In the early 1900s, the "rifle grenade" as a viable battlefield weapon began to take form - its first notable use witnessed at the Battle of Port Arthur by the Japanese forces against the Russians. By the time of World War 1 (1914-1918), the French implemented their own variety of rifle grenade on a large scale and found the weapons to offer much value for the investment considering the war had bogged down to Trench Warfare tactics by the end of 1914. With this foundation, the weapon type evolved some throughout the interwar years to become a more potent implement by the time of World War 2 (1939-1945).
Like other global military powers, Britain adopted various rifle grenades and, with its commitment to World War 2 beginning in September of 1939, the race was on to stock the Army inventory with useful tools for the combat infantryman. Development soon began on a new rifle grenade known rather simply as the "No. 68". This weapon represented a basic armor-defeating (HEAT - High-Explosive, Anti-Tank) solution and was developed against the threat of early generation German Panzers. The grenade gave results up to 2 inches of armor protection depending on type of filling used and approach angle of the grenade (90-degrees being ideal).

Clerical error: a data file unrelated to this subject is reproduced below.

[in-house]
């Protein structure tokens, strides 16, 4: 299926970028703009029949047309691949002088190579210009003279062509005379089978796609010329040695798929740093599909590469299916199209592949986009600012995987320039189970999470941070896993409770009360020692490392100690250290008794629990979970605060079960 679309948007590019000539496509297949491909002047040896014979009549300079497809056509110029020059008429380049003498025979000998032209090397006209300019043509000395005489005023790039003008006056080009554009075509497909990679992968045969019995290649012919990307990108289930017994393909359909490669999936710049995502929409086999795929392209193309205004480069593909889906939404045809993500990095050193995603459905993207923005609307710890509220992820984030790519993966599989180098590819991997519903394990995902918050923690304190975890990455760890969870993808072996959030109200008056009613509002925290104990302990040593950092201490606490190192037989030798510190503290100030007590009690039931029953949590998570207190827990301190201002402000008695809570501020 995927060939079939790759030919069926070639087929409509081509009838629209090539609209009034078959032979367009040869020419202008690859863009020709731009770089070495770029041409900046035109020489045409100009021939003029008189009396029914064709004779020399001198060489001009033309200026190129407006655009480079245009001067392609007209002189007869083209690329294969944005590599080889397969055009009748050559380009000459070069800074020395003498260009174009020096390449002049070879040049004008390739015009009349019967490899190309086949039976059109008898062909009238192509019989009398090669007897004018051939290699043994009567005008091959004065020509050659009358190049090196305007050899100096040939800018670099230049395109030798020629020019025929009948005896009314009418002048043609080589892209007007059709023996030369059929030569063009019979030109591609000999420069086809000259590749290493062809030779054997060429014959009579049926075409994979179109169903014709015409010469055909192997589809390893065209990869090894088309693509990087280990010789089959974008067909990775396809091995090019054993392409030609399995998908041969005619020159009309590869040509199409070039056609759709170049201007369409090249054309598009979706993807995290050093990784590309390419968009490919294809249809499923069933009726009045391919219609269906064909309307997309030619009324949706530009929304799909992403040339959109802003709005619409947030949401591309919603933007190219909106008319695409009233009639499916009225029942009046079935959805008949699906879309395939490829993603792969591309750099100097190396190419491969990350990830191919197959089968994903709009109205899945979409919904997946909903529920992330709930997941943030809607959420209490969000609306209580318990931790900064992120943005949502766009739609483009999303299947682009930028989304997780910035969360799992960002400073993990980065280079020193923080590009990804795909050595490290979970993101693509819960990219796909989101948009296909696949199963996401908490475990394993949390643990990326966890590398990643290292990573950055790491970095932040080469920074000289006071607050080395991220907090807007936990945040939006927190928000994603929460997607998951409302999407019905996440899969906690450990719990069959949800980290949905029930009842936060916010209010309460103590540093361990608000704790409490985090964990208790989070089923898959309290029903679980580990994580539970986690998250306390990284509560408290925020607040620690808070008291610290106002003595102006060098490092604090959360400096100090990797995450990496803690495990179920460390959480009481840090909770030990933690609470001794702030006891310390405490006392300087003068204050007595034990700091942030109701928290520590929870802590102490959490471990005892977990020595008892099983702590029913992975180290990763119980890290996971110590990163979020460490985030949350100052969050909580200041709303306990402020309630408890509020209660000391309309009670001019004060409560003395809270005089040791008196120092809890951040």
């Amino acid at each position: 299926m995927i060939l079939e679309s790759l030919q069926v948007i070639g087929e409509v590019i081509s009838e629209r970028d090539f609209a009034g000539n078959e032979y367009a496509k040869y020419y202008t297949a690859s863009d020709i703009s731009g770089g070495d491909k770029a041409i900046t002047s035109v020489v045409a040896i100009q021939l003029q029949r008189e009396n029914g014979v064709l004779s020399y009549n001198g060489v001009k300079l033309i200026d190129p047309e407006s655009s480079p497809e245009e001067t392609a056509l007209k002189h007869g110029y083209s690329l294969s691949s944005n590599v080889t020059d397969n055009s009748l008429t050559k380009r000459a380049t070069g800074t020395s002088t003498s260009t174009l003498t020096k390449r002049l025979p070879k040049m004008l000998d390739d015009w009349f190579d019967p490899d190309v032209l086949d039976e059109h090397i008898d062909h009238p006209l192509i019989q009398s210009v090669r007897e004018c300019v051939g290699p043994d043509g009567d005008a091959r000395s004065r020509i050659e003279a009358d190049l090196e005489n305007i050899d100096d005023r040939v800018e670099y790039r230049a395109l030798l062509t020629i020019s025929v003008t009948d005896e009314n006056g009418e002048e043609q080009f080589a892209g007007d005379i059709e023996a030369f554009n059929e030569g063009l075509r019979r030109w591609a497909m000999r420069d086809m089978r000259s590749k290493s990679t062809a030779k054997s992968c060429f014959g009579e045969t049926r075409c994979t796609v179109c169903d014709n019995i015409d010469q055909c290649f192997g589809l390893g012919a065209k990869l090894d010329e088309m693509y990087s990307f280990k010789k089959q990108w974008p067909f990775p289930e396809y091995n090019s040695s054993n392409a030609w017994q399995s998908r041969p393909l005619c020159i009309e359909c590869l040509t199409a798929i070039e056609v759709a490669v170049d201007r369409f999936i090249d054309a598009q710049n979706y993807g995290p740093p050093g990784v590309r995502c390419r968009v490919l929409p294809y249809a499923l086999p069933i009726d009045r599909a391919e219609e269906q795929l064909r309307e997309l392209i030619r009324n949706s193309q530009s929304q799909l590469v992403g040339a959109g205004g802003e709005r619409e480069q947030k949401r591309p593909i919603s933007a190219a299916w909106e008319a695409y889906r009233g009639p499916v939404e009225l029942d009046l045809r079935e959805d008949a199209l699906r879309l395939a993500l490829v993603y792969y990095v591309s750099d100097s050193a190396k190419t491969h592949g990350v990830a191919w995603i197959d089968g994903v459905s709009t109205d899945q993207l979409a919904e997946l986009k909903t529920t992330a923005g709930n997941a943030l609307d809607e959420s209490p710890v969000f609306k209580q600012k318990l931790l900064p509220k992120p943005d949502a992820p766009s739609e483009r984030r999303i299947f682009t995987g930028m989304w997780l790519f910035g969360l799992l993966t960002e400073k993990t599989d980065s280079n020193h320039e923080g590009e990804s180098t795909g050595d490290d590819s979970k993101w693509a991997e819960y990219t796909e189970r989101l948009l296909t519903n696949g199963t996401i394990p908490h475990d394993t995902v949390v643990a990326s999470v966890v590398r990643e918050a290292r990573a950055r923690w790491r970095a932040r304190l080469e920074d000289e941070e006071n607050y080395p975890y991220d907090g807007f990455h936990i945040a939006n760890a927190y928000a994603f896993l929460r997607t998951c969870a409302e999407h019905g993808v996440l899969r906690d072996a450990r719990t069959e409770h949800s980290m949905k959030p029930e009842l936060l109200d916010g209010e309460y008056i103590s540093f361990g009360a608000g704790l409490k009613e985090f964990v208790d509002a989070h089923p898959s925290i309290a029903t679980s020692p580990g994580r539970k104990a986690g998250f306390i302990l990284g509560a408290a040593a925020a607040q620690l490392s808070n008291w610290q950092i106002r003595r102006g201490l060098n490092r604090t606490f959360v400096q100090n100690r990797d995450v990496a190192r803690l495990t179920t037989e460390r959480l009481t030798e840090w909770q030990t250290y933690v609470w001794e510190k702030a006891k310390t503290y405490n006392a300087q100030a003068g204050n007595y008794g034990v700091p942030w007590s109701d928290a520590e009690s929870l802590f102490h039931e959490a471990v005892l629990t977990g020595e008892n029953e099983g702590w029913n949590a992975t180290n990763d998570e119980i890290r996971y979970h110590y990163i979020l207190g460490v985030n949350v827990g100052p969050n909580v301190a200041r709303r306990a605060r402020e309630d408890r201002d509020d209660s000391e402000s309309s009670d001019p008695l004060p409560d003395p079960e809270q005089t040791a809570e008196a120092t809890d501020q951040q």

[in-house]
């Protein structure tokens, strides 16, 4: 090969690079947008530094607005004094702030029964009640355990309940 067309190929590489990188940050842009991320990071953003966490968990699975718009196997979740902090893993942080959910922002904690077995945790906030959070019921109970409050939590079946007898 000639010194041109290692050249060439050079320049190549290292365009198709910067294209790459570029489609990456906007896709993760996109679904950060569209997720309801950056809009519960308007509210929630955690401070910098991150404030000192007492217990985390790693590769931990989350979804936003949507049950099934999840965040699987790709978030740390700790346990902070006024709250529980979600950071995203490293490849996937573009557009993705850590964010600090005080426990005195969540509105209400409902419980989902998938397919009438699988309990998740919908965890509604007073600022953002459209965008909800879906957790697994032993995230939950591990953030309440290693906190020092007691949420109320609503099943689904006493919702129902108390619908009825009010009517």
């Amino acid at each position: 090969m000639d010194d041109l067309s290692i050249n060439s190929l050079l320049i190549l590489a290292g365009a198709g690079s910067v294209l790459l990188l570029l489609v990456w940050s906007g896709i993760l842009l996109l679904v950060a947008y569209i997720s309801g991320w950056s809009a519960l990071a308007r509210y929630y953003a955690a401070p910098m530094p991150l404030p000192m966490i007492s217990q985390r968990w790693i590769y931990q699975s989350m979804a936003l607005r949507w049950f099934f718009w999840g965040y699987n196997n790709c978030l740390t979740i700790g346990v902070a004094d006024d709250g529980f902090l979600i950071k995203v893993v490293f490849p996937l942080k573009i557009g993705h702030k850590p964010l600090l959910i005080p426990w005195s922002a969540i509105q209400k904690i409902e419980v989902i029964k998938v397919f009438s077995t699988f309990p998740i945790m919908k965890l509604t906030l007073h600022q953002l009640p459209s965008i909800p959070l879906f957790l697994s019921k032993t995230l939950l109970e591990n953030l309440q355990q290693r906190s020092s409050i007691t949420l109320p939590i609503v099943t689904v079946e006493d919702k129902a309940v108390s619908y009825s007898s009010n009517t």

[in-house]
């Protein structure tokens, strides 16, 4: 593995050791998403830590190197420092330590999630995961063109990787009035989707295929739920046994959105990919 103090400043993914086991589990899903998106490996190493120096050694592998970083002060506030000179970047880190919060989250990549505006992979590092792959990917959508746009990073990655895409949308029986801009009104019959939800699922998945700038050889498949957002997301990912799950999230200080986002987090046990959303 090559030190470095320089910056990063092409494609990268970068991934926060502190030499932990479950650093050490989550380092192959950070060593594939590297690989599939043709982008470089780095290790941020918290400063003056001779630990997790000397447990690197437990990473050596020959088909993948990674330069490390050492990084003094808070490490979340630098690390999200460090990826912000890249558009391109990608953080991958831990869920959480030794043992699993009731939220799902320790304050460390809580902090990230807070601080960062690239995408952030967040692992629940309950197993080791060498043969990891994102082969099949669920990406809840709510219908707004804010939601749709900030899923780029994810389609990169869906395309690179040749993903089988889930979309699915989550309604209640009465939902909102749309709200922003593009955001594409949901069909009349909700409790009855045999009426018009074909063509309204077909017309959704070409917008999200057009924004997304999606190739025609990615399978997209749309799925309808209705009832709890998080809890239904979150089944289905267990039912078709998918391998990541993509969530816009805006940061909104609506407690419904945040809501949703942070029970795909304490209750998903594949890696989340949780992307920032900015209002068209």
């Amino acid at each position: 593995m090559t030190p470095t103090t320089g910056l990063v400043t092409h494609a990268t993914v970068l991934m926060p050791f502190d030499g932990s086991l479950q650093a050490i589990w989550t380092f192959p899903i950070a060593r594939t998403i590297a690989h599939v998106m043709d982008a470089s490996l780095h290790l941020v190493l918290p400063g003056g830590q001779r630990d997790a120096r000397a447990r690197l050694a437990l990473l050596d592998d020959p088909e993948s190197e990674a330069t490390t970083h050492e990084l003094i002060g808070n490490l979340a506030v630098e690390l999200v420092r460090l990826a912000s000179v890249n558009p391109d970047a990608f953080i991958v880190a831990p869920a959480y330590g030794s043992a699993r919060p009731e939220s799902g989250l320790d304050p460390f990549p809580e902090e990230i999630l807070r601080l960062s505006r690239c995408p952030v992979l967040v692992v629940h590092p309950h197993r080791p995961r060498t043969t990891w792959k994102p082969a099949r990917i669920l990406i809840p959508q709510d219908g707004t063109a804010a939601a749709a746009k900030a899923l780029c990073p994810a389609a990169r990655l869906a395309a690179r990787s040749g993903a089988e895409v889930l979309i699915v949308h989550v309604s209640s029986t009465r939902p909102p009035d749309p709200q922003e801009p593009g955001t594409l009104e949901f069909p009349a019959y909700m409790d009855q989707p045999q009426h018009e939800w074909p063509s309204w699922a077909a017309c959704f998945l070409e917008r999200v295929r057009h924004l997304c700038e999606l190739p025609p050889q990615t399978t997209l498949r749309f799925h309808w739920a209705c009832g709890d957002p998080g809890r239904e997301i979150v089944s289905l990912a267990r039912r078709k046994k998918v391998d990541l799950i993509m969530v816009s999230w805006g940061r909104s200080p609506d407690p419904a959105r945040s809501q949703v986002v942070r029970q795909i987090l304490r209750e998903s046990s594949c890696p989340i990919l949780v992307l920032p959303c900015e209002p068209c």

The No. 68 featured a highly utilitarian design with a flat top and bottom face, a thin neck holding the pin, and a finned tail unit. A grenade discharger "cup" was first attached to the rifle muzzle (mainly the Enfield .303 bolt-action service rifle). The No. k68 grenade was then installed into this apparatus and the pin removed prior to firing. Throughout its service life, the grenade featured a variety of filling elements with early versions carrying RDX and later marks approved with Pentolite and Lyddite fillings. The grenade's detonation was simply through direct impact.
Issuance to British forces began in the middle part of 1940 through the Mark I service model. Circulation soon counted some 10,000 units delivered though this impressive number was still some millions below what the Army was calling for. After some practical use in the field, a spade assembly was developed to assist the firing operation and contend with the rather impressive recoil of the discharging grenade. The improved Mark II grenade appeared during August of 1940 and this was followed in early 1941 by the Mark III and, finally, the Mark IV AT grenade types. The latter marks were primarily seen with Pentolite filling. During 1941 alone some 2.6 million of the grenades were manufactured and this was itself outdone by the 5.3 million that appeared from production in the year following. Beyond their use by Army forces, the No. 68 grenade was delivered to British Home Guard units from 1942 on - the grenade's frontline value having finally run its course.